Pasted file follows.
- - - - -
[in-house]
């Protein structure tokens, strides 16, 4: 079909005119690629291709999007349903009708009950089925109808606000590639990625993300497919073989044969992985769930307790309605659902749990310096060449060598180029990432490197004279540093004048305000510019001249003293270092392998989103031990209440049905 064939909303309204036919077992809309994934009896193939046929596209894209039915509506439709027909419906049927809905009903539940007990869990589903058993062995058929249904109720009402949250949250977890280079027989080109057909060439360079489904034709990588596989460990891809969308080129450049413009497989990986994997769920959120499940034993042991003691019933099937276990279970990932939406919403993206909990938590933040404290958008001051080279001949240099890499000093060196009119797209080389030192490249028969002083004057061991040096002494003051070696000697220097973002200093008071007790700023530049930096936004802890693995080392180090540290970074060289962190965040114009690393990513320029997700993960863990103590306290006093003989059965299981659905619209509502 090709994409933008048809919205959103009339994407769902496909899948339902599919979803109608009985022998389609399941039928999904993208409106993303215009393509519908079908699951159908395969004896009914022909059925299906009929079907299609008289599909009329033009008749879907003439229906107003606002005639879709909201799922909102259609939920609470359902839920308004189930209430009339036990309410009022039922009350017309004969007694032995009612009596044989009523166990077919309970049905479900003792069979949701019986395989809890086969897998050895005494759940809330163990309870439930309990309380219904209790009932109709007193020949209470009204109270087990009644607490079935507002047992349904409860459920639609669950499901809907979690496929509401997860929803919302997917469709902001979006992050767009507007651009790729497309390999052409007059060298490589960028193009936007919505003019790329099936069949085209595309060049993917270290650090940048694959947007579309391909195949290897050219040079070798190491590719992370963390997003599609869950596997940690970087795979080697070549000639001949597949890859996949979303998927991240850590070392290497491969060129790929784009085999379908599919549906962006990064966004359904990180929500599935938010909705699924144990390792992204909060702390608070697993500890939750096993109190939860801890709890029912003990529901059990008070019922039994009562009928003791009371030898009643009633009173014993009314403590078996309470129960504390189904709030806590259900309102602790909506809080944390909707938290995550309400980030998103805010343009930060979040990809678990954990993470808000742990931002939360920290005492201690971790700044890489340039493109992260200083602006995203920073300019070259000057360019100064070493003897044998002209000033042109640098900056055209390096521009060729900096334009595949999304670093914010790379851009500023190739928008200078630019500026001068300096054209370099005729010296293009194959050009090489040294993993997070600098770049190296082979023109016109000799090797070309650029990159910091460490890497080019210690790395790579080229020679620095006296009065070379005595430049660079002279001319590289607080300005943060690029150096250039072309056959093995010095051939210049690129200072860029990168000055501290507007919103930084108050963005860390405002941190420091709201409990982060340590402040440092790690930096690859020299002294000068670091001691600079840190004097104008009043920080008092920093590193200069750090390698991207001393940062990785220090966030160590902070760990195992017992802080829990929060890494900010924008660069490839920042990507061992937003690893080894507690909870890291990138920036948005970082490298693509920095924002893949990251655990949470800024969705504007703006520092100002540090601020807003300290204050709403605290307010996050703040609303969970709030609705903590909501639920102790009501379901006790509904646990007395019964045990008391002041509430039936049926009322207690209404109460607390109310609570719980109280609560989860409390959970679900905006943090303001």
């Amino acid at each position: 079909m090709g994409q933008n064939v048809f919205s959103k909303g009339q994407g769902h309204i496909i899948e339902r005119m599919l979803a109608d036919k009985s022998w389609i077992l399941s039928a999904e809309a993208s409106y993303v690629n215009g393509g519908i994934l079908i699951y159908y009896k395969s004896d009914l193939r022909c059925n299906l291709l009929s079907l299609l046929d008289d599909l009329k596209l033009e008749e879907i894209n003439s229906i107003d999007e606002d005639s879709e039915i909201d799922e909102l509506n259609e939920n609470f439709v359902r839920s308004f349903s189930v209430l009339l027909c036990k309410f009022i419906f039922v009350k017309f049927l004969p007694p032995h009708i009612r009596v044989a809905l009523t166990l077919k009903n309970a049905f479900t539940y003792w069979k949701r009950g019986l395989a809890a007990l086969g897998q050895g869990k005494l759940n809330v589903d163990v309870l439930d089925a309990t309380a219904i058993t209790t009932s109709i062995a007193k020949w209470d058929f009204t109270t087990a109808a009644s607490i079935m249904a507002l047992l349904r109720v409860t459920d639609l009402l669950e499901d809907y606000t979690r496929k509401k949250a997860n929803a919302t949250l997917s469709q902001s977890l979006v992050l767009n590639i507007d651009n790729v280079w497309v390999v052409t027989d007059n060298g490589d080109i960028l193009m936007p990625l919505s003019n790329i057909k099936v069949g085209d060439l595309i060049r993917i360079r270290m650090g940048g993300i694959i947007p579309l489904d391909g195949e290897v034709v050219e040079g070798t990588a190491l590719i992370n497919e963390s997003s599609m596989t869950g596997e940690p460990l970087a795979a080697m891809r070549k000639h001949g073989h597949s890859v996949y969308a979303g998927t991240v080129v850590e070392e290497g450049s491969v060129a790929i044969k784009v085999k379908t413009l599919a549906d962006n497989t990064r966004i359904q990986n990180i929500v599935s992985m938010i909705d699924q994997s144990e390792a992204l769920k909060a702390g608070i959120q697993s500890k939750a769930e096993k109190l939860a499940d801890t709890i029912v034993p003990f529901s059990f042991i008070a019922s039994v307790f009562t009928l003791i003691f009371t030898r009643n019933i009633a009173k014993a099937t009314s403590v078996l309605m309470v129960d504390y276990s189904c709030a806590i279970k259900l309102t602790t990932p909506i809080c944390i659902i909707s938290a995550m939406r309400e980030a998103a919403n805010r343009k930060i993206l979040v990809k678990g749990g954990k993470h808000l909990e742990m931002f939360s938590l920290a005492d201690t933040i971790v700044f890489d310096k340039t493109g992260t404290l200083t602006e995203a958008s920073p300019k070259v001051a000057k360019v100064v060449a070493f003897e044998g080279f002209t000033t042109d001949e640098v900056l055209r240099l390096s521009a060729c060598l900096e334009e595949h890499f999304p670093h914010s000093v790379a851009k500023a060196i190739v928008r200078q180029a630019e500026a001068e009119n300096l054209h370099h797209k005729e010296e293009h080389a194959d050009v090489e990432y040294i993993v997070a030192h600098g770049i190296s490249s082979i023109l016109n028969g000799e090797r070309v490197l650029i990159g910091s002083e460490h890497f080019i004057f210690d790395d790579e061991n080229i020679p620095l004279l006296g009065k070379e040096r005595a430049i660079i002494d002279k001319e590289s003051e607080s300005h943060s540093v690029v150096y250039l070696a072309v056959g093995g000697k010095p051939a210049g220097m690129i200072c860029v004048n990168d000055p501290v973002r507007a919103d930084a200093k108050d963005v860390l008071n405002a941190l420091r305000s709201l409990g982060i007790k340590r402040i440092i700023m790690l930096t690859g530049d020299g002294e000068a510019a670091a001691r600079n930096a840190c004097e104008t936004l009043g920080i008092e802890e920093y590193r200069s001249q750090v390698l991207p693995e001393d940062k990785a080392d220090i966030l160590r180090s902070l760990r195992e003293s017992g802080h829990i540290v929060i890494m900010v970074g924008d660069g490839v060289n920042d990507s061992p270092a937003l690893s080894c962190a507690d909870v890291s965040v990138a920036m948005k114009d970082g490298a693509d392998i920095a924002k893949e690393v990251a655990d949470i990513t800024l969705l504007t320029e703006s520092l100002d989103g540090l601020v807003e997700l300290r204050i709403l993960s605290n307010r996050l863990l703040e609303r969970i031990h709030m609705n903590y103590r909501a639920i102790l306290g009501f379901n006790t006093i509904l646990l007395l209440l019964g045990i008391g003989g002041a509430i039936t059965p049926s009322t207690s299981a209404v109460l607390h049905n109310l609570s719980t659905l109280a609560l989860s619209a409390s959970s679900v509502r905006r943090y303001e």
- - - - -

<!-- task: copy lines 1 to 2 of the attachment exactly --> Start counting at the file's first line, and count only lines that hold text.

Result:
[in-house]
């Protein structure tokens, strides 16, 4: 079909005119690629291709999007349903009708009950089925109808606000590639990625993300497919073989044969992985769930307790309605659902749990310096060449060598180029990432490197004279540093004048305000510019001249003293270092392998989103031990209440049905 064939909303309204036919077992809309994934009896193939046929596209894209039915509506439709027909419906049927809905009903539940007990869990589903058993062995058929249904109720009402949250949250977890280079027989080109057909060439360079489904034709990588596989460990891809969308080129450049413009497989990986994997769920959120499940034993042991003691019933099937276990279970990932939406919403993206909990938590933040404290958008001051080279001949240099890499000093060196009119797209080389030192490249028969002083004057061991040096002494003051070696000697220097973002200093008071007790700023530049930096936004802890693995080392180090540290970074060289962190965040114009690393990513320029997700993960863990103590306290006093003989059965299981659905619209509502 090709994409933008048809919205959103009339994407769902496909899948339902599919979803109608009985022998389609399941039928999904993208409106993303215009393509519908079908699951159908395969004896009914022909059925299906009929079907299609008289599909009329033009008749879907003439229906107003606002005639879709909201799922909102259609939920609470359902839920308004189930209430009339036990309410009022039922009350017309004969007694032995009612009596044989009523166990077919309970049905479900003792069979949701019986395989809890086969897998050895005494759940809330163990309870439930309990309380219904209790009932109709007193020949209470009204109270087990009644607490079935507002047992349904409860459920639609669950499901809907979690496929509401997860929803919302997917469709902001979006992050767009507007651009790729497309390999052409007059060298490589960028193009936007919505003019790329099936069949085209595309060049993917270290650090940048694959947007579309391909195949290897050219040079070798190491590719992370963390997003599609869950596997940690970087795979080697070549000639001949597949890859996949979303998927991240850590070392290497491969060129790929784009085999379908599919549906962006990064966004359904990180929500599935938010909705699924144990390792992204909060702390608070697993500890939750096993109190939860801890709890029912003990529901059990008070019922039994009562009928003791009371030898009643009633009173014993009314403590078996309470129960504390189904709030806590259900309102602790909506809080944390909707938290995550309400980030998103805010343009930060979040990809678990954990993470808000742990931002939360920290005492201690971790700044890489340039493109992260200083602006995203920073300019070259000057360019100064070493003897044998002209000033042109640098900056055209390096521009060729900096334009595949999304670093914010790379851009500023190739928008200078630019500026001068300096054209370099005729010296293009194959050009090489040294993993997070600098770049190296082979023109016109000799090797070309650029990159910091460490890497080019210690790395790579080229020679620095006296009065070379005595430049660079002279001319590289607080300005943060690029150096250039072309056959093995010095051939210049690129200072860029990168000055501290507007919103930084108050963005860390405002941190420091709201409990982060340590402040440092790690930096690859020299002294000068670091001691600079840190004097104008009043920080008092920093590193200069750090390698991207001393940062990785220090966030160590902070760990195992017992802080829990929060890494900010924008660069490839920042990507061992937003690893080894507690909870890291990138920036948005970082490298693509920095924002893949990251655990949470800024969705504007703006520092100002540090601020807003300290204050709403605290307010996050703040609303969970709030609705903590909501639920102790009501379901006790509904646990007395019964045990008391002041509430039936049926009322207690209404109460607390109310609570719980109280609560989860409390959970679900905006943090303001």